The UK government has launched a consultation on the design of a new climate compatibility checkpoint for the oil and gas industry.
The scheme, which has been welcomed by the industry follows a commitment earlier this year to introduce the checkpoint as part of the North Sea Transition Deal.
“This landmark deal between industry and government is supporting the UK’s oil and gas sector in the transition to a lower carbon future,” said the Department of Energy in a statement. “An orderly transition is crucial to maintaining the security of the UK’s energy supply, supporting high-value jobs, and safeguarding the expertise necessary to achieve a lower carbon future.”
Under the plan the checkpoint will be a new measure carried out before each future oil and gas licensing process to ensure any new licences are only awarded on the basis that they are aligned with the UK’s climate change commitments, including the UK’s target of reaching net zero by 2050.
The consultation, sets out potential tests that could be used to assess new licenses, including domestic demand for oil and gas, the sector’s projected production levels, the increasing prevalence of clean technologies such as carbon capture and hydrogen generation, and the sector’s continued progress against emissions reduction targets.
Energy and Climate Change Minister Greg Hands said: “This new checkpoint will be key to our plans to support the oil and gas sector during its net zero transition. It helps safeguard the future of this vital UK industry as we create more opportunities for green jobs and investment across the country.”
The announced received support from the industry. Andy Samuel, chief executive of the Oil and Gas Authority (OGA) said: “We welcome the launch of this consultation. Alongside the net zero test the OGA is applying to our decisions such as field developments, these proposals recognise the important role of industry in helping meet the UK’s energy needs while accelerating the energy transition to net zero.”
Using the feedback given from the consultation, the checkpoint will then be established as a new measure to assess potential future licences.
“This checkpoint will ensure any future licences are granted only on the basis that they are compatible with the UK’s climate change objectives. If the evidence suggests that a future licensing round would undermine the UK’s climate goals or ability to reach net zero, it will not go ahead,” added the statement.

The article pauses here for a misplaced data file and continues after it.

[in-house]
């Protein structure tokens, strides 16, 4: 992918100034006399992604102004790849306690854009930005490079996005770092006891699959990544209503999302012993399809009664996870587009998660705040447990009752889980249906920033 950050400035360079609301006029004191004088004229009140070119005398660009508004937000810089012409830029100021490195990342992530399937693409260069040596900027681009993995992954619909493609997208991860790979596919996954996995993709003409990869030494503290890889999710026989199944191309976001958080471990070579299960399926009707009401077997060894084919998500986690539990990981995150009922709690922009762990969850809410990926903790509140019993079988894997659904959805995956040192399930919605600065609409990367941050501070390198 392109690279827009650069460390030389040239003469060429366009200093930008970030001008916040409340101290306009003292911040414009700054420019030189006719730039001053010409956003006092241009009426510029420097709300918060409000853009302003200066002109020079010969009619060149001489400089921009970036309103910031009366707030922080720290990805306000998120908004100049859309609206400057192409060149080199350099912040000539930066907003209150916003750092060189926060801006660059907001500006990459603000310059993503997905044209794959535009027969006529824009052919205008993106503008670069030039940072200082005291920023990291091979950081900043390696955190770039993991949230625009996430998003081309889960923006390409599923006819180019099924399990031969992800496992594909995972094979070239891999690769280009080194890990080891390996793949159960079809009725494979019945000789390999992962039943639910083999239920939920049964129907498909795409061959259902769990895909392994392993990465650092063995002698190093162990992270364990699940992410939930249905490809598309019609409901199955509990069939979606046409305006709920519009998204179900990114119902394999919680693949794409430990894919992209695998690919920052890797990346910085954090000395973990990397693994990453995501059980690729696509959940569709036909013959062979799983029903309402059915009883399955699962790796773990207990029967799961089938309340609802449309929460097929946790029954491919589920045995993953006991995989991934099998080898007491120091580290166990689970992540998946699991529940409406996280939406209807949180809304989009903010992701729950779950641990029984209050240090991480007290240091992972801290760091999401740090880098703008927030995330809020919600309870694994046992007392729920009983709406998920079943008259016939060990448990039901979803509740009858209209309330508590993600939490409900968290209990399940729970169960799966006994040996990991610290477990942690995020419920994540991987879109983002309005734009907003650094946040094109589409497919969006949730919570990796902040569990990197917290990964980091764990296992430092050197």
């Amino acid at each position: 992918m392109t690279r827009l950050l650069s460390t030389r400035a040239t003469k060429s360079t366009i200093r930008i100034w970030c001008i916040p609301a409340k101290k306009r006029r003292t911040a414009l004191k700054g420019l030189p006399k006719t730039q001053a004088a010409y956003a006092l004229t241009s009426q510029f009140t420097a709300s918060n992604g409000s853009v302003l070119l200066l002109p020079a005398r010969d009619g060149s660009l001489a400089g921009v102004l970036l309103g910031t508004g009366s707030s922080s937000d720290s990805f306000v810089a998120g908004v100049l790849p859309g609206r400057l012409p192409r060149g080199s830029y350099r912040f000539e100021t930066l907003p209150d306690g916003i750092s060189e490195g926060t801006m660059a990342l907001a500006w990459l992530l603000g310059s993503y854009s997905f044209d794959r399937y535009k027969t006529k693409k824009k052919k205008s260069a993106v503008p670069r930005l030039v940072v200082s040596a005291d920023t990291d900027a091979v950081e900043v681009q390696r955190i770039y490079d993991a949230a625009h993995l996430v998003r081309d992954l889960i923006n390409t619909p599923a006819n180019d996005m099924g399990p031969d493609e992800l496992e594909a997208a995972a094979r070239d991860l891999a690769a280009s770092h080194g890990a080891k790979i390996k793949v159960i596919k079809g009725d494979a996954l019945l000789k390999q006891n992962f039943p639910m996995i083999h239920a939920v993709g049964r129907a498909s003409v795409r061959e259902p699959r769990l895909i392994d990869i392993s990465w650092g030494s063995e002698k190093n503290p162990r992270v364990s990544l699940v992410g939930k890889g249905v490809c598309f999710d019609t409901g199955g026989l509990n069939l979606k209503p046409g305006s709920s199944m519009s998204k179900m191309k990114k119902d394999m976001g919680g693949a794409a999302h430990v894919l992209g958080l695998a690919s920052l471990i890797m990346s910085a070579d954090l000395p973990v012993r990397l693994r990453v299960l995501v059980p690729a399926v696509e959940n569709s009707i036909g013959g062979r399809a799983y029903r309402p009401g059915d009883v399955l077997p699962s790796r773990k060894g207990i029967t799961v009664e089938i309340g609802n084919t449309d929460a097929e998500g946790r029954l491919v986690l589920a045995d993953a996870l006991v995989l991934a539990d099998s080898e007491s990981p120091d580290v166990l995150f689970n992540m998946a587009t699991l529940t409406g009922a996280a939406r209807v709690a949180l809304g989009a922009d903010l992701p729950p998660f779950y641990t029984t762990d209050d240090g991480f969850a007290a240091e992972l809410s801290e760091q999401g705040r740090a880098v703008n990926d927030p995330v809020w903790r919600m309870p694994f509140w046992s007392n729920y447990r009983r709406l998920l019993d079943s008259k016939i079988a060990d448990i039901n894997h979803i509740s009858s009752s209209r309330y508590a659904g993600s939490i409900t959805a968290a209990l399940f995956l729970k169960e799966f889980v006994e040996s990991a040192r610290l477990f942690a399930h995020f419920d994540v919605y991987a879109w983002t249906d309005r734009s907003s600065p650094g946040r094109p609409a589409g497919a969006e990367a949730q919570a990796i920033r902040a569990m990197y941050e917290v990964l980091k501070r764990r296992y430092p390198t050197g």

The new checkpoint will be an additional layer of scrutiny applied to future licences, on top of the existing measures that already apply to UK oil and gas developments, including the environmental assessment conducted by the Offshore Petroleum Regulator for Environment and Decommission (OPRED), and the net zero impact assessment carried out by the Oil and Gas Authority as part of its consent process for new licences.
“Through the landmark North Sea Transition Deal, the UK was the first G7 country to set out plans to back the oil and gas industry to transform while supporting tens of thousands of jobs. This checkpoint is a key example of how the government is supporting the industry in the transition to a lower carbon future, while also working to achieve the UK’s net zero commitment,” said the Department of Energy.
UK government Minister for Scotland Malcolm Offord said the transition is vital but will be completed over time.
“The UK government fully supports the oil and gas industry in its transition away from fossil fuels to cleaner, greener energy sources, such as wind and tidal power,” he explained. “Until we have sufficient supply in those areas, maintaining a domestic supply of oil and gas – albeit reduced – will be necessary.
“We are working closely with the industry on the North Sea Transition Deal, and we are consulting to ensure this addresses climate concerns while protecting and creating jobs.
“It will all help us accelerate towards a fully green energy sector in line with the Prime Minister’s 10 point plan and our robust 2050 net zero goals.”